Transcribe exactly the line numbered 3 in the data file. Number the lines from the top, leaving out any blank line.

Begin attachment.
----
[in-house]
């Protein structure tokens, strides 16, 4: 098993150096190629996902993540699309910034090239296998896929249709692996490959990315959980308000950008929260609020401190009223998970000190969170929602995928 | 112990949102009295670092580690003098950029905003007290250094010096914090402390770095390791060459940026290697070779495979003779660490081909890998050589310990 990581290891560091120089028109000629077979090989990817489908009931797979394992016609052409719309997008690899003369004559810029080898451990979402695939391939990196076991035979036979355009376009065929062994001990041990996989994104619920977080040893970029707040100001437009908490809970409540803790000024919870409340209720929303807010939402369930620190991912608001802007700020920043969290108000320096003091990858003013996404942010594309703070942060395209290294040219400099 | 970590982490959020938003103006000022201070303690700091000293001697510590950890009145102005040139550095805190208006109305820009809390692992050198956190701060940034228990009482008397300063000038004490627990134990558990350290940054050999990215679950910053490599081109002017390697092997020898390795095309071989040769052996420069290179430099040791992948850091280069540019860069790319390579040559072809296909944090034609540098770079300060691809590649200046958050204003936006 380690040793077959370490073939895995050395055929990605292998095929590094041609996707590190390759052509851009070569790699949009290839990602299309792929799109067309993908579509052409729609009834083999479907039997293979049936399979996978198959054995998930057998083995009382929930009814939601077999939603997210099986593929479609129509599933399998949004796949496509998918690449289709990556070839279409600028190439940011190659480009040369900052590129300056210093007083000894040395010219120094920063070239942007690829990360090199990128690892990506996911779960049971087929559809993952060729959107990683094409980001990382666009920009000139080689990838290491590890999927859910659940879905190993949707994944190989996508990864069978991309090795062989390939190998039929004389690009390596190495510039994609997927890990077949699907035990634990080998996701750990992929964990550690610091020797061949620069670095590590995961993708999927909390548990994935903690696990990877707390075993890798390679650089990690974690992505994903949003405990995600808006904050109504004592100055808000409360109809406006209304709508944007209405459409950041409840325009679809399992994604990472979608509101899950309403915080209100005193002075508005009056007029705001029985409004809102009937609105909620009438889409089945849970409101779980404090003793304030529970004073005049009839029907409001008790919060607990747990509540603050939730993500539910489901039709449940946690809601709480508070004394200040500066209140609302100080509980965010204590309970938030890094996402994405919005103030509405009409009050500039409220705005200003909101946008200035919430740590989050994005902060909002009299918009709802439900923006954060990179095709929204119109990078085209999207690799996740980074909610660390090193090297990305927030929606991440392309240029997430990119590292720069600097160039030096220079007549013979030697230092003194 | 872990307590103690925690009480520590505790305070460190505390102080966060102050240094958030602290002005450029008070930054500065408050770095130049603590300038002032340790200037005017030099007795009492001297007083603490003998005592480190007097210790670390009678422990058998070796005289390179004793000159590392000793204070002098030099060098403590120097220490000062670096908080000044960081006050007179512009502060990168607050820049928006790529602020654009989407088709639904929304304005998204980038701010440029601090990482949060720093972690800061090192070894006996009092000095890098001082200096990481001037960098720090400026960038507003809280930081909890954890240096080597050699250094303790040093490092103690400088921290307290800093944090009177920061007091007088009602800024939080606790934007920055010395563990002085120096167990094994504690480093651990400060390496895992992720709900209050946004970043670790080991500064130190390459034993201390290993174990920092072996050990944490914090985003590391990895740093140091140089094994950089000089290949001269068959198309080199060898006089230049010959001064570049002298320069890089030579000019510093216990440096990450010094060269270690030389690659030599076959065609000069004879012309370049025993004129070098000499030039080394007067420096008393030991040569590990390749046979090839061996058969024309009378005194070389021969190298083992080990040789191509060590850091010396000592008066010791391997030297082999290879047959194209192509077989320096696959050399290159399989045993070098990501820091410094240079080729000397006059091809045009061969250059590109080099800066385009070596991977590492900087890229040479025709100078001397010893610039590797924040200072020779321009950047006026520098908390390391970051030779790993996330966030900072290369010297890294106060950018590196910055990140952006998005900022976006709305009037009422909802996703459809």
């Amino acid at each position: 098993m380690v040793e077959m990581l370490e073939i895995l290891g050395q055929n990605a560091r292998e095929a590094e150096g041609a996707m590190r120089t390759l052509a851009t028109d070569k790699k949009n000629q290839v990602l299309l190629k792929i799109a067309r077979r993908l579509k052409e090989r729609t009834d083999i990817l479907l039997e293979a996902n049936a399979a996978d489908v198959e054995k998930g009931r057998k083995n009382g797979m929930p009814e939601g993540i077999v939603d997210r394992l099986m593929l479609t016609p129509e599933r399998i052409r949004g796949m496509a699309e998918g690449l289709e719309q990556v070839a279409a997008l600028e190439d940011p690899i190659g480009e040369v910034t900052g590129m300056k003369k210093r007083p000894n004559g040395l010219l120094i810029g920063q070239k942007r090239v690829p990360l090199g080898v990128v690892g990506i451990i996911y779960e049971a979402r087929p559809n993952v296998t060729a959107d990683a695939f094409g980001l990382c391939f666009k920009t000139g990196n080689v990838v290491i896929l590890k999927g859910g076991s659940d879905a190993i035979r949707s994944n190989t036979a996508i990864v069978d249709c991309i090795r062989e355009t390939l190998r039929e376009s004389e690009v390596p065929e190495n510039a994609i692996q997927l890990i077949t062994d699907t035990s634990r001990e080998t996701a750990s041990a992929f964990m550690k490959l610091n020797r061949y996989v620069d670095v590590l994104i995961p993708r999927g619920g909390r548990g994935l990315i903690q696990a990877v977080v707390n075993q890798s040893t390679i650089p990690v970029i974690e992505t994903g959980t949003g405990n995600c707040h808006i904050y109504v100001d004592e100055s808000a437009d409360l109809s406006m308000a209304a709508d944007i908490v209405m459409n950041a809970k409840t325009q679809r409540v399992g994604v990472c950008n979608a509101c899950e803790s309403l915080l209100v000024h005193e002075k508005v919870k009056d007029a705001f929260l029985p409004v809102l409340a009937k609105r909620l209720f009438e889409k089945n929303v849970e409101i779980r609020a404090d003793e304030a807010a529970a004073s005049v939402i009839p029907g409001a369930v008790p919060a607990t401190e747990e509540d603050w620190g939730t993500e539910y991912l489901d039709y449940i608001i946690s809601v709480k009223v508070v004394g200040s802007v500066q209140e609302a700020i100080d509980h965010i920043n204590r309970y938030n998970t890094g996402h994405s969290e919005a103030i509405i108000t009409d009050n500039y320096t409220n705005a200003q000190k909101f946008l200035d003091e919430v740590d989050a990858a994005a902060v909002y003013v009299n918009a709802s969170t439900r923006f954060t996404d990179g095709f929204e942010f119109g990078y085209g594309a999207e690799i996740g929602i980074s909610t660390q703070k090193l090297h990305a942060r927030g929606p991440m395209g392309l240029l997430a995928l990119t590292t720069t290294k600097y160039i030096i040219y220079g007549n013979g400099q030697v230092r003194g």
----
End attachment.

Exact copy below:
């Amino acid at each position: 098993m380690v040793e077959m990581l370490e073939i895995l290891g050395q055929n990605a560091r292998e095929a590094e150096g041609a996707m590190r120089t390759l052509a851009t028109d070569k790699k949009n000629q290839v990602l299309l190629k792929i799109a067309r077979r993908l579509k052409e090989r729609t009834d083999i990817l479907l039997e293979a996902n049936a399979a996978d489908v198959e054995k998930g009931r057998k083995n009382g797979m929930p009814e939601g993540i077999v939603d997210r394992l099986m593929l479609t016609p129509e599933r399998i052409r949004g796949m496509a699309e998918g690449l289709e719309q990556v070839a279409a997008l600028e190439d940011p690899i190659g480009e040369v910034t900052g590129m300056k003369k210093r007083p000894n004559g040395l010219l120094i810029g920063q070239k942007r090239v690829p990360l090199g080898v990128v690892g990506i451990i996911y779960e049971a979402r087929p559809n993952v296998t060729a959107d990683a695939f094409g980001l990382c391939f666009k920009t000139g990196n080689v990838v290491i896929l590890k999927g859910g076991s659940d879905a190993i035979r949707s994944n190989t036979a996508i990864v069978d249709c991309i090795r062989e355009t390939l190998r039929e376009s004389e690009v390596p065929e190495n510039a994609i692996q997927l890990i077949t062994d699907t035990s634990r001990e080998t996701a750990s041990a992929f964990m550690k490959l610091n020797r061949y996989v620069d670095v590590l994104i995961p993708r999927g619920g909390r548990g994935l990315i903690q696990a990877v977080v707390n075993q890798s040893t390679i650089p990690v970029i974690e992505t994903g959980t949003g405990n995600c707040h808006i904050y109504v100001d004592e100055s808000a437009d409360l109809s406006m308000a209304a709508d944007i908490v209405m459409n950041a809970k409840t325009q679809r409540v399992g994604v990472c950008n979608a509101c899950e803790s309403l915080l209100v000024h005193e002075k508005v919870k009056d007029a705001f929260l029985p409004v809102l409340a009937k609105r909620l209720f009438e889409k089945n929303v849970e409101i779980r609020a404090d003793e304030a807010a529970a004073s005049v939402i009839p029907g409001a369930v008790p919060a607990t401190e747990e509540d603050w620190g939730t993500e539910y991912l489901d039709y449940i608001i946690s809601v709480k009223v508070v004394g200040s802007v500066q209140e609302a700020i100080d509980h965010i920043n204590r309970y938030n998970t890094g996402h994405s969290e919005a103030i509405i108000t009409d009050n500039y320096t409220n705005a200003q000190k909101f946008l200035d003091e919430v740590d989050a990858a994005a902060v909002y003013v009299n918009a709802s969170t439900r923006f954060t996404d990179g095709f929204e942010f119109g990078y085209g594309a999207e690799i996740g929602i980074s909610t660390q703070k090193l090297h990305a942060r927030g929606p991440m395209g392309l240029l997430a995928l990119t590292t720069t290294k600097y160039i030096i040219y220079g007549n013979g400099q030697v230092r003194g």